This review is submitted for W.O.W.’s (Women on Writing) blog tour!
In Kilham’s introduction to The Digital Rabbit Hole, the author offers an alternative 21st century Alice in Wonderland where “almost all of the younger generations are falling down digital rabbit holes.”
He sees us all as Alice and his goal is to discover the possibilities and pitfalls of Cyberland. While exploring both, we gain a full sense of their attributes as well as their red flags. In fact, while journeying with Kilham in his rabbit hole and exploring its advantages and disadvantages, one then wants to escape, but only after having benefitted from being there. Dizzying? Perhaps. But what an eye opener!
Throughout, one can’t help but marvel at how Kilham meanders in and out of historical reference points, citing scientists, psychologists, educators, and a variety of studies. He shares his knowledge and personal experiences after becoming captive in the digital universe and concludes that we need to remove ourselves from it from time to time “if we are to regain the ability to stimulate creativity and education, and to recapture humanity.”
As a psychotherapist/addictions counselor I have been all too aware of the negative side effects of computer and cell phone usage. In addition to those readers who treat such addictions professionally, parents, grandparents, and educators have been aware of Cyberland’s pitfalls for years and have, all too often, been unsuccessful in reversing its downward spiral. Here is where Kilham makes a clear case, explaining why it’s becoming “all-controlling” while at the same time telling us how we can remain optimistic.
He believes that “in order to break loose from a steady diet of packaged information, we must fire up our imagination and embrace new ideas.” He cautions us not to remain satisfied with less and less respect for experience-based knowledge, believing that “whatever the Web says that looks and sounds good, is the truth. One receives instant gratification in bite-sized servings from a trusted server. It is open 24 hours a day, is low cost, and what you do not want is easily disposed of.”
With children and teen-agers it is essential to increase their non-media time to include conversations with parents, teachers, mentors and friends, so that they develop social skills during these early stages of what Kilham terms “this radical social experiment.”
If we understand that “the possibility of infinite information creates a black hole, threatening intellectual development,” then we will not wish to swallow rote data but rather sift through life’s choices and come to decisions on our own.
Quoting from a study at the University of Waterloo in Canada, Kilham states that “the smartphone is part of the extended mind where people typically forego analytic thinking and individuals may even allow their smartphones to do their thinking for them.”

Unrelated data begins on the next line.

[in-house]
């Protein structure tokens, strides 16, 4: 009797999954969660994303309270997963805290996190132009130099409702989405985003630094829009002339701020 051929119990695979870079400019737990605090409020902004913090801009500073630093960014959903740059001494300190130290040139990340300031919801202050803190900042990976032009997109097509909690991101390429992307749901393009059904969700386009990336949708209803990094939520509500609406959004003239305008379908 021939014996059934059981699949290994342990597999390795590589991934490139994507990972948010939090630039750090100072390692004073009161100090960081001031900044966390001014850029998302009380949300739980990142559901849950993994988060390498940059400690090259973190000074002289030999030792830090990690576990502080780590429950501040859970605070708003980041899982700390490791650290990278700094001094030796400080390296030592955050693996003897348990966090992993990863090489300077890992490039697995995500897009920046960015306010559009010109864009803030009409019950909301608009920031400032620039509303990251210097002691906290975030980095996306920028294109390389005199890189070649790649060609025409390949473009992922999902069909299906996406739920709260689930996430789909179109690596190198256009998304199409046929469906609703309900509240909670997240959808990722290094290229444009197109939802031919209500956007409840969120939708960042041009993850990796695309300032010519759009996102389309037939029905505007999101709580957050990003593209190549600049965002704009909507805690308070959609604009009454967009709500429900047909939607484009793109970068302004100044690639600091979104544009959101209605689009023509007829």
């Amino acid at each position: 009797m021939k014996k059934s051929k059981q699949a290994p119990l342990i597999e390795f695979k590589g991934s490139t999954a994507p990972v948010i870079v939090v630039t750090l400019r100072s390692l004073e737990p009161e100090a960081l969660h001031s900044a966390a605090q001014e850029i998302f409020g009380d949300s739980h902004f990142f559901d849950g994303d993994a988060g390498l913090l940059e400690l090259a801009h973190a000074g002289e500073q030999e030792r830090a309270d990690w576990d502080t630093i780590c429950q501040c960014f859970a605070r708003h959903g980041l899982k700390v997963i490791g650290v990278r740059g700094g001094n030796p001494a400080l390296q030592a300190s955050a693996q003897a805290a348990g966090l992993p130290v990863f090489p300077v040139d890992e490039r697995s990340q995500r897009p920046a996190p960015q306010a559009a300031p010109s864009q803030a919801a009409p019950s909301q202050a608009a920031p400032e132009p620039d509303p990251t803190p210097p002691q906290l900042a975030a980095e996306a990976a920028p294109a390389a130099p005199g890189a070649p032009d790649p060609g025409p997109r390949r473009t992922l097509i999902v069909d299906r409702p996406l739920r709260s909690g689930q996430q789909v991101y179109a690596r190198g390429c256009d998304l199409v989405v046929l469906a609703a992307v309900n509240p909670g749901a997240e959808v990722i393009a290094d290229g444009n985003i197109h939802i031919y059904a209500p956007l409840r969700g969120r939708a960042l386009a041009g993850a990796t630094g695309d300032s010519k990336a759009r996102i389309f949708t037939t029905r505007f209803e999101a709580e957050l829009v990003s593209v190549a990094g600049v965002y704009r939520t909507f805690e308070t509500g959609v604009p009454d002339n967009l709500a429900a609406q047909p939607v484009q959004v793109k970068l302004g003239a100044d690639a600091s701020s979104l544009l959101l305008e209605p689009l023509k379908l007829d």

Since he believes that intelligence and knowledge are necessary for wisdom, he stresses that “foresight and a broad understanding of people and events is also required.”
“No one,” he concludes, “can automate creation and invention.” Furthermore, he notes that we need no further proof that we’re sliding down a digital rabbit hole than recognizing how many workers’ jobs are at risk, replacing them with robots and computers. Kilham concludes that at its extreme, a robotic existence takes us into Huxley’s Brave New World.
How does he still remain optimistic? He changes his focus. He reminds us that “to create new discoveries in science, our imagination must seize control of our minds again and recapture them by stimulating our imagination and creativity.” Computers, he reiterates, do not seek meaning in life and “if the present trend continues, what it means to be human will change.”
To avoid that from happening, he cautions us to remember that people do some things better than computers and “these are things that require curiosity, imagination, sensitivity, and emotion.”
Quoting Albert Einstein, Kilham sums it up with profound elegance: “The important thing is not to stop questioning; curiosity has its own reason for existing. One cannot help but be in awe when contemplating the mysteries of eternity, of life, of the marvelous structure of reality. It is enough if one tries merely to comprehend a little of the mystery every day. The important thing is not to stop questioning: never lose a holy curiosity.”
About the Author
Larry Kilham received a B.S. in engineering from the University of Colorado and is a Sloan School of Management graduate from MIT. He has received three patents and has founded two high-tech companies. Many of his product designs required innovative use of computers, and as early as the 1960s he was researching artificial intelligence (AI). After selling his last business, he wrote three novels with A.I. themes and two books about creativity, invention, and high tech management. He has traveled extensively overseas for more than twenty years. He worked in several large international companies and started and sold two high-tech ventures. He has traveled extensively overseas for more than twenty years and is currently writing a novel about free will.
Larry and his wife Betsy live in Santa Fe, New Mexico.
Larry Kilham can be found online at: